In Politics, a Return to Respectful Discourse
Senator Barack Obama has made the right decision in his choice of longtime Delaware Senator Joseph Biden as his vice presidential running mate. Now Americans have a ticket everyone can support: The 47-year-old freshman senator from Illinois with the dynamic message and the powerful oratory skills and a six-term veteran of the Senate with top credentials in foreign affairs.
Any perceived experience gaps in the presidential candidate have now been supplemented by the skills and know-how of a man widely considered the most informed Senate expert in diplomatic matters. Biden also brings to the ticket a free-wheeling style and an amazing feel for working-class ethnics across the country. He's an Irish-American (his mother was a Finnegan) with roots in Scranton, Pennsylvania, and is well liked on both sides of the political divide.
But Barack Obama also has Irish roots. His mother is a descendant of a man who came to America from Ireland's County Offaly in 1850 to escape the Famine, the "Great Hunger" that resulted in so many finding refuge in our great country. It is to be hoped, even expected that this new Obama-Biden ticket will come out of Denver with its feet on the ground, its eyes open and its ears ready to hear the message of change that the citizenry is sending.
On the convention's first night, there was a refreshing departure from partisan, hardball politics. The inspirational speech by Sen. Ted Kennedy, followed by the powerful introduction to her family and their story by Michelle Obama, struck just the right chord. The "commentariat" - those people who get paid to parse and grouse about every last political nuance - posited that the first night should have been all about attacking John McCain. But they had it wrong, and it is evident these bloviators simply haven't grasped the Obama message, which is: It's a new day, it's a new-style politics, and swift-boat style attacks should be seen for what they are.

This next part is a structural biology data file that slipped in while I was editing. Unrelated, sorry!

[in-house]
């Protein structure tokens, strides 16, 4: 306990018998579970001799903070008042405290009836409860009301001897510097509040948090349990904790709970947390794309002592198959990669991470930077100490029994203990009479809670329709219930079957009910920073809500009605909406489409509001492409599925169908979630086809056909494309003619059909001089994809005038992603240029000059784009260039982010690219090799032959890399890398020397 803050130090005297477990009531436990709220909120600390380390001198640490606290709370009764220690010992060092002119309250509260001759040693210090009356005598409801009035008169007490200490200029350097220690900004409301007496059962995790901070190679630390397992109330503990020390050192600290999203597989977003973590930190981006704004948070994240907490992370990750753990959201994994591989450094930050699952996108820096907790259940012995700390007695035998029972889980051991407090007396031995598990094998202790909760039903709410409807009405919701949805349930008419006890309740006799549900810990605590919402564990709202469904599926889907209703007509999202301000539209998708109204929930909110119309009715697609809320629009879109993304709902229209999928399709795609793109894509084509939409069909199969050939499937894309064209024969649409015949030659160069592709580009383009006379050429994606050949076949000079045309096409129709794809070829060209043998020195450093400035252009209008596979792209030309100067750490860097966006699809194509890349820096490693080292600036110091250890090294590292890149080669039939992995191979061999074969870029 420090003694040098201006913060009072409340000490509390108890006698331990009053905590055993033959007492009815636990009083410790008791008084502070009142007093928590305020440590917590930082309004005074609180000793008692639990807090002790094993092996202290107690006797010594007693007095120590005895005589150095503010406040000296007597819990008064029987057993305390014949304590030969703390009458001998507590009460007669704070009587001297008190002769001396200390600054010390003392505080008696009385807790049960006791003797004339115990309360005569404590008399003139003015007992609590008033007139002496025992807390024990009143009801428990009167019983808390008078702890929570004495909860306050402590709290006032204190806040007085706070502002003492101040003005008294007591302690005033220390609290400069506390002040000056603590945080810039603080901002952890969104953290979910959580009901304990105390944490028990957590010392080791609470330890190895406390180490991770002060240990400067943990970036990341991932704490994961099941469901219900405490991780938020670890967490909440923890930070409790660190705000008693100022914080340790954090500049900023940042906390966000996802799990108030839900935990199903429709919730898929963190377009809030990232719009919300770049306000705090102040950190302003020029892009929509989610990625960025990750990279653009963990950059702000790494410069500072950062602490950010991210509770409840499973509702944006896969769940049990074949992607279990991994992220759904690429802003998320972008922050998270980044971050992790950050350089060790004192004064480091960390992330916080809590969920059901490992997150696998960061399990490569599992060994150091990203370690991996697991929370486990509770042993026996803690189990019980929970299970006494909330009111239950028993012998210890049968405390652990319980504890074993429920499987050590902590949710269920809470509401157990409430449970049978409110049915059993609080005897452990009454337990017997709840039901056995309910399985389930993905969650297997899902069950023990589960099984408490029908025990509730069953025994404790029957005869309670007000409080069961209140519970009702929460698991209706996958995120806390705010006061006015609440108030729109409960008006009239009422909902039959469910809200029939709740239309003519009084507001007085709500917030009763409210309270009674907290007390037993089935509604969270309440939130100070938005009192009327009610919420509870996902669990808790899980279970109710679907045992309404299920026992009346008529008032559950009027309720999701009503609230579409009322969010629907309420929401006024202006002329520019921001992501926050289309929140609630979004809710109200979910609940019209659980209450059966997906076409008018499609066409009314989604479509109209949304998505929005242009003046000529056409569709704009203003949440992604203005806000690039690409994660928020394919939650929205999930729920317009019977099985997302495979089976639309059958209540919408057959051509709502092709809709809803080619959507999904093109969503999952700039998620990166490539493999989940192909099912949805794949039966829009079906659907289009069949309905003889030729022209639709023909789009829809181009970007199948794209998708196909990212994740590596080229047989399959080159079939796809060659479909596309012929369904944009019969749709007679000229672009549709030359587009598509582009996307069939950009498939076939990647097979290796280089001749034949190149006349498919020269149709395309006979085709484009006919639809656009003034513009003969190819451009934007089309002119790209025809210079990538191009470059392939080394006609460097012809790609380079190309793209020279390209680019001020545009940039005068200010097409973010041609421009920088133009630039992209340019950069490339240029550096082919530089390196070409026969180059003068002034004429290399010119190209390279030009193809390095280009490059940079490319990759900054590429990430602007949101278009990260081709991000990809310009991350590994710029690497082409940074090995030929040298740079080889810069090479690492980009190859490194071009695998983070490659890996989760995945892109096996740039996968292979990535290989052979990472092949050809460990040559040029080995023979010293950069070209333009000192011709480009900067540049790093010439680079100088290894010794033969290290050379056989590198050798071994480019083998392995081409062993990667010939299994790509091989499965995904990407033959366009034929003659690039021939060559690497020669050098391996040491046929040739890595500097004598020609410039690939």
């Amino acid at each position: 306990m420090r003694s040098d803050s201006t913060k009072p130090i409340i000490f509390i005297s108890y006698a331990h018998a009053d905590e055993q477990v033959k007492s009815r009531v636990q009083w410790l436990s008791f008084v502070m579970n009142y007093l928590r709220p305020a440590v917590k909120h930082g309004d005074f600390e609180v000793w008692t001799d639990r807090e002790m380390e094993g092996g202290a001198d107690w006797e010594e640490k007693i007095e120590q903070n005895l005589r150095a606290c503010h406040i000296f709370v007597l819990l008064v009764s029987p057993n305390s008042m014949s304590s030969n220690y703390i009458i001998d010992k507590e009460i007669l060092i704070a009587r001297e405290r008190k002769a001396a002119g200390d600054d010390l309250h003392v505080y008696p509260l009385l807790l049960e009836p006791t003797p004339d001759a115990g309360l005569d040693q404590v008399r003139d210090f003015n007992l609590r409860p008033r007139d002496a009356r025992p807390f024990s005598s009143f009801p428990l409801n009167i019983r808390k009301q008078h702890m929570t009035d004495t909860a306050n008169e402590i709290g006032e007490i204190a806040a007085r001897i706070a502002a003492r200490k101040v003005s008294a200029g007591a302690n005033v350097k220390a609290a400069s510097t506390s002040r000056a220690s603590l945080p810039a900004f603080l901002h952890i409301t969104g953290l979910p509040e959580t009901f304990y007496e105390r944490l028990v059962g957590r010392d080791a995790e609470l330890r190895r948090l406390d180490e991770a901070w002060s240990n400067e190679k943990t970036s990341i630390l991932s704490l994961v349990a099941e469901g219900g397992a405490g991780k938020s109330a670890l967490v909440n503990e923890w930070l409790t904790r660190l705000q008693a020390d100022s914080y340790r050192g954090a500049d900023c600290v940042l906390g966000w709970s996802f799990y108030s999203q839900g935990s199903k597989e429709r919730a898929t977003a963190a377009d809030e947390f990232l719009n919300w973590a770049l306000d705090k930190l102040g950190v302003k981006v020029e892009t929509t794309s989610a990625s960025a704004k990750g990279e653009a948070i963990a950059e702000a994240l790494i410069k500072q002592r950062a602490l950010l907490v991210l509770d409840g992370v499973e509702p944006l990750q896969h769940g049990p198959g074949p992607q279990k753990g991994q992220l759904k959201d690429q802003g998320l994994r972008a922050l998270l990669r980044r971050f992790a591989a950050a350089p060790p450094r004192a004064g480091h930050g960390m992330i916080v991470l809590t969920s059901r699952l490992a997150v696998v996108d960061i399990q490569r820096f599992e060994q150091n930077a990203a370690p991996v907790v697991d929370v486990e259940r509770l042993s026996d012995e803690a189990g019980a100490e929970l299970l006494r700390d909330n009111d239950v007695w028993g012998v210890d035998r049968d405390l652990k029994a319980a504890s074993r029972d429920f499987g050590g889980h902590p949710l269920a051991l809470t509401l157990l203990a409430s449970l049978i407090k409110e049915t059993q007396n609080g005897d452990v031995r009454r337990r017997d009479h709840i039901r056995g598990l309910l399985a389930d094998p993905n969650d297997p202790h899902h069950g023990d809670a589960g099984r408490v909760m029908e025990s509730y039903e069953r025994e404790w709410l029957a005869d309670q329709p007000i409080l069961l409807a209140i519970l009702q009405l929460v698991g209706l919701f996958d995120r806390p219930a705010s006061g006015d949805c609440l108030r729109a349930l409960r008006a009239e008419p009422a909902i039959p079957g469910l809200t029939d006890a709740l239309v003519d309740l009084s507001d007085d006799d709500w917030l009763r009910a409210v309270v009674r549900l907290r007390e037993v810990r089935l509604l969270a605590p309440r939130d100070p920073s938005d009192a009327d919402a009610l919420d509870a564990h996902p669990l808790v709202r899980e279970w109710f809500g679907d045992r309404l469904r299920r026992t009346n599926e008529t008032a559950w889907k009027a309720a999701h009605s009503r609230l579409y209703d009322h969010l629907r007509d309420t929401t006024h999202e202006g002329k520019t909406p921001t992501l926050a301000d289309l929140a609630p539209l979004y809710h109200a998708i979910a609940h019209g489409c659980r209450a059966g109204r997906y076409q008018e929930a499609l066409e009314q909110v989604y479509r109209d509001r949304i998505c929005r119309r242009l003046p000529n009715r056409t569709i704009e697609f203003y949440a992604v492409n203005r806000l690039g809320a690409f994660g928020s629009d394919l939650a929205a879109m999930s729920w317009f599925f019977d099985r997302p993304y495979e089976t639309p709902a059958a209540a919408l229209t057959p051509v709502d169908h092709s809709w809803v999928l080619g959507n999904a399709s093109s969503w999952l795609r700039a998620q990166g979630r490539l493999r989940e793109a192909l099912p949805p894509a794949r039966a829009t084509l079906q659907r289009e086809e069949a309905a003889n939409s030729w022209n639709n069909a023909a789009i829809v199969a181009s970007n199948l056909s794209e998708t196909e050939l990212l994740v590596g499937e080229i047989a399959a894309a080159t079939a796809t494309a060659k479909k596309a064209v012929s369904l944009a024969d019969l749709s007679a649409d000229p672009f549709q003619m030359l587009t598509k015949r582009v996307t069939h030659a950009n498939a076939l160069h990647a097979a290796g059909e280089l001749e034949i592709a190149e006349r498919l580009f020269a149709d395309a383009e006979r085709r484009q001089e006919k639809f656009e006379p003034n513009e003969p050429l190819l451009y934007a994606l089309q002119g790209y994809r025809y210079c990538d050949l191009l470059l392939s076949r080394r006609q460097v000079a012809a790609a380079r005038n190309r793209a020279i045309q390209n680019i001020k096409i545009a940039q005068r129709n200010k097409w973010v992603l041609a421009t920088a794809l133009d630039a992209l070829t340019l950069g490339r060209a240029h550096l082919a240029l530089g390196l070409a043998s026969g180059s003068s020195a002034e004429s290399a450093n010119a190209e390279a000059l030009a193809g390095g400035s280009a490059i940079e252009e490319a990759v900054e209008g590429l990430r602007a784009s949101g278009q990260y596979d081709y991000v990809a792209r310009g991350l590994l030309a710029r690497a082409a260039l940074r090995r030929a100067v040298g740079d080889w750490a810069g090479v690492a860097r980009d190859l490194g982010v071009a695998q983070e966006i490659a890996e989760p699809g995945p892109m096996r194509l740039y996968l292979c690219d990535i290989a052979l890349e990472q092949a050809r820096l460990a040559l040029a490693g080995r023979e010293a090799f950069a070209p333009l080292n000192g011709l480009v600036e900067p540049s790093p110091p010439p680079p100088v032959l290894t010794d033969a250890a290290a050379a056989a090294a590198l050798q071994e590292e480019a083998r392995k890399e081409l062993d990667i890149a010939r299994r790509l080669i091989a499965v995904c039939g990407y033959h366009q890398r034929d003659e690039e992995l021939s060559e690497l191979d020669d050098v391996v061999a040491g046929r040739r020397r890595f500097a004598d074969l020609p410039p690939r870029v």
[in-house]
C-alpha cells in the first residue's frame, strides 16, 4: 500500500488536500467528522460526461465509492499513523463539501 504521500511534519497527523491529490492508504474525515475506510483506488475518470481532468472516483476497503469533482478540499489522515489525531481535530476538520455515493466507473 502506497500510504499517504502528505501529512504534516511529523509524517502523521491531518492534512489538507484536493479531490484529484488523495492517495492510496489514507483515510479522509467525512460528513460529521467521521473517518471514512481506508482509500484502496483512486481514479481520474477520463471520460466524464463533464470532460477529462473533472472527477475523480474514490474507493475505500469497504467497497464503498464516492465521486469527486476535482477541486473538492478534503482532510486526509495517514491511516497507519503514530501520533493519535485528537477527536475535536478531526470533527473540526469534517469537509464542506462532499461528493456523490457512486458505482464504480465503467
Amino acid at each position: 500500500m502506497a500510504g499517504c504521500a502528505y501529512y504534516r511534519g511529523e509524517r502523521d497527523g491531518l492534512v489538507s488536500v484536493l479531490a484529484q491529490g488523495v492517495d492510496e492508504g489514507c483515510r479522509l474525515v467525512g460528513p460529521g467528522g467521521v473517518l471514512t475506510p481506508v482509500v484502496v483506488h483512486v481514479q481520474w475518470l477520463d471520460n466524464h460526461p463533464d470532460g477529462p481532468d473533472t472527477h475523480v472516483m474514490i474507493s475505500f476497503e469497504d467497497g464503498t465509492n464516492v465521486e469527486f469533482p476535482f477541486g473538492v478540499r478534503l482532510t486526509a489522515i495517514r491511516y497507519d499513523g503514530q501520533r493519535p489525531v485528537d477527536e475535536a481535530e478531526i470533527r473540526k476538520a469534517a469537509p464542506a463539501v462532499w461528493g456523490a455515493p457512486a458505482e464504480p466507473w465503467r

Obama knows the country needs a return to informed and respectful political discourse. The "slash-and-burn" tactics have become a plague on the Democratic and Republican houses, and frankly are quite beneath us all. The dignified tone of Monday's speakers crested on Tuesday night, when Obama's former chief rival, Sen. Hillary Clinton, delivered a passionate message of reconciliation and unification to the party faithful.
In truth, even though she did not succeed in winning the nomination, it could hardly be said that Sen. Clinton lost. Her campaign was never "about me," she told her supporters, and she's right. It was about restoring a shared political philosophy to the governance of the country.
While watching her speech, we reflected that almost three decades earlier, after failing to capture the nomination of the party, Senator Kennedy had spoken at the 1980 convention. Kennedy supporters were disappointed then, too, yet he returned to his legislative work and forged a career that marks him as a legendary United States Senator. With Senator Clinton huge national popularity, she can be expected to have a major role in the Senate for the next generation
Less than ten weeks remain until we pick a new president. One ticket is known, and the Republicans will nominate John McCain and his running mate next week. The political parties will have done their jobs, offering their best nominees.
It is up to us to cut through the chaff and the nonsense, to find out about what the candidates say and what they offer, and then to decide what we want for ourselves and our country.
By definition, every election is historic; this year's vote seems destined to be monumental.